Using toy buckets on the tops of their cars to look like sirens, the protesters assemble in a Moscow parking lot and get their instructions from Dozorov.

Obey the traffic rules, he tells them so the police wont have a reason to pull over the drivers. Make sure your drivers license and papers are in order, and know the driving rules, he advises.

In case he is stopped Dozorov has a copy of a court decision erasing a traffic fine for a driver having a blue bucket on top of the car.

It's incidents like these that make such protests necessary: News - Crime & Courts: Cop in court for assault:
Colleagues of a traffic officer charged with assaulting a Cato Ridge woman for failing to get out of his way on the freeway tried to bar the media from photographing him yesterday.

Edward Xolani Mtshali's first court appearance was brief and his case was adjourned to May 14, so that his legal team could obtain statements.

Eyewitness News: Family slam blue-light convoy killer:
The family of a Johannesburg man who was killed when a blue-light VIP convoy ploughed into his car say the police officer responsible for his death should have received a harsher sentence.

Twenty-year-old Kyle Harris was hit by a vehicle in South African Reserve Bank convoy at a West Rand intersection two years ago.

Police officer Johannes Ramalope was found guilty of culpable homicide and was given a two-year sentence suspended for five years in the Roodepoort Magistrate’s Court on Tuesday.

Legalbrief - 'Blue light' VIP case delayed to next year:
The 'Blue light' VIP escort case, in which two Pietermaritzburg policemen are charged with six counts of culpable homicide, has been adjourned to 21 January.

The Times reports that Hlanganani Nxumalo and Caiphas Ndlela have appeared in the Pietermaritzburg Regional Court. Nxumalo, who allegedly fired at a vehicle which then crashed on the N3 highway near Pietermaritzburg, is also charged with the negligent discharging of a firearm, while Ndlela is also charged with reckless and negligent driving. Attorneys John Wills and Mohamed Essa told Magistrate Chris van Vuuren that Ndlela wanted to brief an advocate to defend him.

15 July 2010

I write like WHO?

I Write Like by Mémoires, Mac journal software. Analyze your writing!

That's better!

I've never heard of David Foster Wallace, but the first time I tried it it told me I wrote like Dan Brown. Oh the embarrassment! Oh the despair! I nearly died of shame.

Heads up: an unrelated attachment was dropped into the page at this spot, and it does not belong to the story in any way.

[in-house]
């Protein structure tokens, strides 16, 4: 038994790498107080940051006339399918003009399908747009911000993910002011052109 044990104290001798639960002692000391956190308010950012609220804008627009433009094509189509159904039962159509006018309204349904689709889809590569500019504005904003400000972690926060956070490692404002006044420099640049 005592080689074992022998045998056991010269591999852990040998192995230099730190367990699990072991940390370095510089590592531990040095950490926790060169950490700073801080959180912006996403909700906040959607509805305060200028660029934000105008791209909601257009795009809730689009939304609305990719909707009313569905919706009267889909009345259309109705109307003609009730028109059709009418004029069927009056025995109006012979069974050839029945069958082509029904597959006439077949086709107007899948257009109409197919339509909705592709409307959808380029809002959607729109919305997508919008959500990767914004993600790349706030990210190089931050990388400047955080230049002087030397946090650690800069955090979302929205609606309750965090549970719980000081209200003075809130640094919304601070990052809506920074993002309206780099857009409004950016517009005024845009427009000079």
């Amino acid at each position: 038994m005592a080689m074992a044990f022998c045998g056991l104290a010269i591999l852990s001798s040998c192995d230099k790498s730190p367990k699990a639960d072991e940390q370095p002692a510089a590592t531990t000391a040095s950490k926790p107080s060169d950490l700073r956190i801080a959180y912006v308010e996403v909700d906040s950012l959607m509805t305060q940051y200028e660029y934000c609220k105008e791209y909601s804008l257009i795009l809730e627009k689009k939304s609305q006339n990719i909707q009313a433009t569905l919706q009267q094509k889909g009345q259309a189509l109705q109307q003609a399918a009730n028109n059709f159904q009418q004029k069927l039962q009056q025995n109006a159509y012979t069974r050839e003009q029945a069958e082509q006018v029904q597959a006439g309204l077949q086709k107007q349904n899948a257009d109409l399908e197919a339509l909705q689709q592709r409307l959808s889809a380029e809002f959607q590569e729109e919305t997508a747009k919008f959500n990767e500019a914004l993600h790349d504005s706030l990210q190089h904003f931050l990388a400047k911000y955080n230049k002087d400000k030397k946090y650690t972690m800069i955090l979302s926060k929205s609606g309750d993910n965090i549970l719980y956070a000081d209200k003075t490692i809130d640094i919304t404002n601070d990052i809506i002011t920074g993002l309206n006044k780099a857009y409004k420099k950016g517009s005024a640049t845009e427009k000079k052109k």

Ok, but those attempts were with blog posts. Let's try some of my fiction:

I write like
Edgar Allan Poe

I Write Like by Mémoires, Mac journal software. Analyze your writing!

Well, at least it wasn't Dan Brown!

Hat-tip to Aquila ka Hecate: A Blog By Nabokov?

Zimbabwe is top in literacy rate in all Africa

In spite of the last decade of misrule, it seems that Zimbabwe's literacy rate is still rising. Africa Review - Zimbabwe is top in literacy rate in all Africa:
Zimbabwe has overtaken Tunisia as the country with the highest literacy rate in Africa despite the numerous problems that continue to dog its once enviable education sector

According to the UNDP's latest statistical digest, the southern African country has a 92 per cent literacy rate, up from 85 per cent.

Tunisia remains at 87 per cent.

Post-independence Zimbabwe’s education was heavily subsidised by government, resulting in vast improvements from the colonial system.

Zimbabwean graduates remain marketable the world over.

In 2005 I was involved with some others in planting a new Orthodox Church in Tembisa, in Ekurhuleni. We met in a preprimary school, where most of the teachers were graduates -- refugees from Zimbabwe. And it soon became apparent that the Zimbabweans were way better educated than most South Africans. We looked for leaders, who could read the services, and it was the Zimbabweans who were competent and picked it up quickly.

The Zimbabweans had a head start on South Africans. They never had Bantu Education. They never had Christian National Edcuation, which was neither Christian, not national, nor education.

But there are some lessons in this for South Africa.

What did we do to try to counter Bantu Education?

We introduced Outcomes-Based Education.

In theory, that was not a bad idea. The principle of outcomes-based education is a good one -- you judge how well it is working by what pupils actually learn, and you remove the excuse of bad teachers: "We taught them that, but they didn't learn it".

It aims to replace rote learning with teaching pupils to think.

The problem is, however, that as a complete system it requires teachers who are equipped to run it, and teachers who had been trained in rote-learning under the Bantu Education system simply couldn't cope.

The best way to reverse the effects of Bantu Education would have been to engage in a massive retraining of teachers, a re-education programme, in fact. Instead, experienced teachers (pre-Bantu Education) were enouraged to take early retirement, and the number of teacher training institutions was reduced.

And who would do the teaching while the teachers were being re-trained?

Zimbabwean and other refugees, of course!

There are hundreds of them, probably working in menial jobs, their skills going to waste, and instead we deport them as illegal immigrants. That is what happened to some of the teachers at the pre-primary school in Tembisa.

Another observation I have made is that at our Catechetical School in Yeoville, johannesburg, we have had a number of refugees from the Democratic Republic of Congo (DRC). They got their education in French, and yet managed to cope with teaching in English far better than most South Africans. It's another country that has seen turmoil for the last 50 years or more, and yet still seems to manage to produce well-educated people.

OK, it's possible that the refugees are the smart ones, and the illiterate ones stayed at home. Dictatorial governments usually like to crack down on the intelligentsia, so they are often among the first to leave. But whatever the reason, the fact is that we have their skills in South Africa and we are not using them. If we did, we might soon surpass Zimbabwe in literacy.